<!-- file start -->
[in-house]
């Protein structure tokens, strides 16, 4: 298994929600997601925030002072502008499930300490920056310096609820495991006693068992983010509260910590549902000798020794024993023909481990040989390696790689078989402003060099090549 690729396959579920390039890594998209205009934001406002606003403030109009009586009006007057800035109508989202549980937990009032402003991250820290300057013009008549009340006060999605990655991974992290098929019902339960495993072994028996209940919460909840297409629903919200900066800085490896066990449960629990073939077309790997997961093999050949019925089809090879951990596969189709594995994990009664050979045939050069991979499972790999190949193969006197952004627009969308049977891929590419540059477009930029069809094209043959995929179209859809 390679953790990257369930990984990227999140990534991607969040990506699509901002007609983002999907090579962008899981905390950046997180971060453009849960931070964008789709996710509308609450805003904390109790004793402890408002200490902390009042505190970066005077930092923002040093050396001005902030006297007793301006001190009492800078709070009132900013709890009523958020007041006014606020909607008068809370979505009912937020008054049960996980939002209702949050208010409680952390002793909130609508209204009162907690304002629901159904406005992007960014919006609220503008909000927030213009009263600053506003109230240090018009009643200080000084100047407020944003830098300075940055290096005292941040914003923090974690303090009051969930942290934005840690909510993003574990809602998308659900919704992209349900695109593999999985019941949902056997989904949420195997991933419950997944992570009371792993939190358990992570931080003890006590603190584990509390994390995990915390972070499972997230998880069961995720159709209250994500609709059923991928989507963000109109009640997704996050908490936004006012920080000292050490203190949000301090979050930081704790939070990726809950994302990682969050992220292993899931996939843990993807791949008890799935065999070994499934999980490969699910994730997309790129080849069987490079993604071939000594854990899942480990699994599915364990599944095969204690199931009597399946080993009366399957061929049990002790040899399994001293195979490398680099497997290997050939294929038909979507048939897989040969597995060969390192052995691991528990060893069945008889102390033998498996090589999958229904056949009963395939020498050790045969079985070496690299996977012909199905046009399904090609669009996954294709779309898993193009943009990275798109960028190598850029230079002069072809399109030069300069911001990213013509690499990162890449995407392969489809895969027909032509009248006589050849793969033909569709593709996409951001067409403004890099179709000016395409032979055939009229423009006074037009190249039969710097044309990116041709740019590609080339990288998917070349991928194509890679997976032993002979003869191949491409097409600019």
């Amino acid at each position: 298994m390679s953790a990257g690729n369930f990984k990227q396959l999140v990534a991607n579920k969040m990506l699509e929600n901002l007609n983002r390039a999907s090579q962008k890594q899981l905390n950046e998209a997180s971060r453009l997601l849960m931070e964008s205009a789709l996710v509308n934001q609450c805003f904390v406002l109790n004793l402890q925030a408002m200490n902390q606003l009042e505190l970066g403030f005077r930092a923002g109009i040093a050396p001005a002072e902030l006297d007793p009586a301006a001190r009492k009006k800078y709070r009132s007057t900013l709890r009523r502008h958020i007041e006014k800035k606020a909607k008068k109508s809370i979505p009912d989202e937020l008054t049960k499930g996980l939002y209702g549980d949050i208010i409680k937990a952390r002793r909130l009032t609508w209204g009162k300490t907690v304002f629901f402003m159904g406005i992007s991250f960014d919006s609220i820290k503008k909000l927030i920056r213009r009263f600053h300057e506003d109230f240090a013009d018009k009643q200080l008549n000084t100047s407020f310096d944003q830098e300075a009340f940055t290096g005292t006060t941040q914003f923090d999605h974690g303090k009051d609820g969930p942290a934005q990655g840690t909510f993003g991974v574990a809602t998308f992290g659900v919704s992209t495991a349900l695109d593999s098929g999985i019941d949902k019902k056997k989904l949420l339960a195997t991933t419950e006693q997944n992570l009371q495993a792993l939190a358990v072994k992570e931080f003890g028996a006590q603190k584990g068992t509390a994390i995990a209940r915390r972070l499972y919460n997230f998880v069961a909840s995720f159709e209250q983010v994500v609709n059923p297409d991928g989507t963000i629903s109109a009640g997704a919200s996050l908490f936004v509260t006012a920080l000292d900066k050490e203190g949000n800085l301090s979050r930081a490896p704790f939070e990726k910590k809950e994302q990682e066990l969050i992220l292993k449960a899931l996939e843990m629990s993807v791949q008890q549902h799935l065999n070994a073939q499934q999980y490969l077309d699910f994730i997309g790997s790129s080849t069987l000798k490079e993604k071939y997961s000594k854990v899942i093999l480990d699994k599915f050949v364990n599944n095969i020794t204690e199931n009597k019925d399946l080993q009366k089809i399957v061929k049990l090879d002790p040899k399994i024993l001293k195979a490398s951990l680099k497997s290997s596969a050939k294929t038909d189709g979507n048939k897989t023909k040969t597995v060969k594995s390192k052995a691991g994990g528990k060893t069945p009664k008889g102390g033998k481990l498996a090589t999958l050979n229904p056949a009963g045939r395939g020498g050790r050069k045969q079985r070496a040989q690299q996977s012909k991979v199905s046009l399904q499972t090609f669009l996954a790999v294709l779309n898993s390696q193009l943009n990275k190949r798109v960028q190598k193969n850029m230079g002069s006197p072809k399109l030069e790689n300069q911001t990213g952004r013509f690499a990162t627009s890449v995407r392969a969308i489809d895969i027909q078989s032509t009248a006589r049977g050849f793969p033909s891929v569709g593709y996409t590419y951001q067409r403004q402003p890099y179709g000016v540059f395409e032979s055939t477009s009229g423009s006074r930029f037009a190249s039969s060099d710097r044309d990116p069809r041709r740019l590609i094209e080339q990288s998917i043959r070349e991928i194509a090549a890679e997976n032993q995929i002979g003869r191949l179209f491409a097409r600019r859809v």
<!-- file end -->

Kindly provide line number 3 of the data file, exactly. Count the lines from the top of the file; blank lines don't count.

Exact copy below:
């Amino acid at each position: 298994m390679s953790a990257g690729n369930f990984k990227q396959l999140v990534a991607n579920k969040m990506l699509e929600n901002l007609n983002r390039a999907s090579q962008k890594q899981l905390n950046e998209a997180s971060r453009l997601l849960m931070e964008s205009a789709l996710v509308n934001q609450c805003f904390v406002l109790n004793l402890q925030a408002m200490n902390q606003l009042e505190l970066g403030f005077r930092a923002g109009i040093a050396p001005a002072e902030l006297d007793p009586a301006a001190r009492k009006k800078y709070r009132s007057t900013l709890r009523r502008h958020i007041e006014k800035k606020a909607k008068k109508s809370i979505p009912d989202e937020l008054t049960k499930g996980l939002y209702g549980d949050i208010i409680k937990a952390r002793r909130l009032t609508w209204g009162k300490t907690v304002f629901f402003m159904g406005i992007s991250f960014d919006s609220i820290k503008k909000l927030i920056r213009r009263f600053h300057e506003d109230f240090a013009d018009k009643q200080l008549n000084t100047s407020f310096d944003q830098e300075a009340f940055t290096g005292t006060t941040q914003f923090d999605h974690g303090k009051d609820g969930p942290a934005q990655g840690t909510f993003g991974v574990a809602t998308f992290g659900v919704s992209t495991a349900l695109d593999s098929g999985i019941d949902k019902k056997k989904l949420l339960a195997t991933t419950e006693q997944n992570l009371q495993a792993l939190a358990v072994k992570e931080f003890g028996a006590q603190k584990g068992t509390a994390i995990a209940r915390r972070l499972y919460n997230f998880v069961a909840s995720f159709e209250q983010v994500v609709n059923p297409d991928g989507t963000i629903s109109a009640g997704a919200s996050l908490f936004v509260t006012a920080l000292d900066k050490e203190g949000n800085l301090s979050r930081a490896p704790f939070e990726k910590k809950e994302q990682e066990l969050i992220l292993k449960a899931l996939e843990m629990s993807v791949q008890q549902h799935l065999n070994a073939q499934q999980y490969l077309d699910f994730i997309g790997s790129s080849t069987l000798k490079e993604k071939y997961s000594k854990v899942i093999l480990d699994k599915f050949v364990n599944n095969i020794t204690e199931n009597k019925d399946l080993q009366k089809i399957v061929k049990l090879d002790p040899k399994i024993l001293k195979a490398s951990l680099k497997s290997s596969a050939k294929t038909d189709g979507n048939k897989t023909k040969t597995v060969k594995s390192k052995a691991g994990g528990k060893t069945p009664k008889g102390g033998k481990l498996a090589t999958l050979n229904p056949a009963g045939r395939g020498g050790r050069k045969q079985r070496a040989q690299q996977s012909k991979v199905s046009l399904q499972t090609f669009l996954a790999v294709l779309n898993s390696q193009l943009n990275k190949r798109v960028q190598k193969n850029m230079g002069s006197p072809k399109l030069e790689n300069q911001t990213g952004r013509f690499a990162t627009s890449v995407r392969a969308i489809d895969i027909q078989s032509t009248a006589r049977g050849f793969p033909s891929v569709g593709y996409t590419y951001q067409r403004q402003p890099y179709g000016v540059f395409e032979s055939t477009s009229g423009s006074r930029f037009a190249s039969s060099d710097r044309d990116p069809r041709r740019l590609i094209e080339q990288s998917i043959r070349e991928i194509a090549a890679e997976n032993q995929i002979g003869r191949l179209f491409a097409r600019r859809v």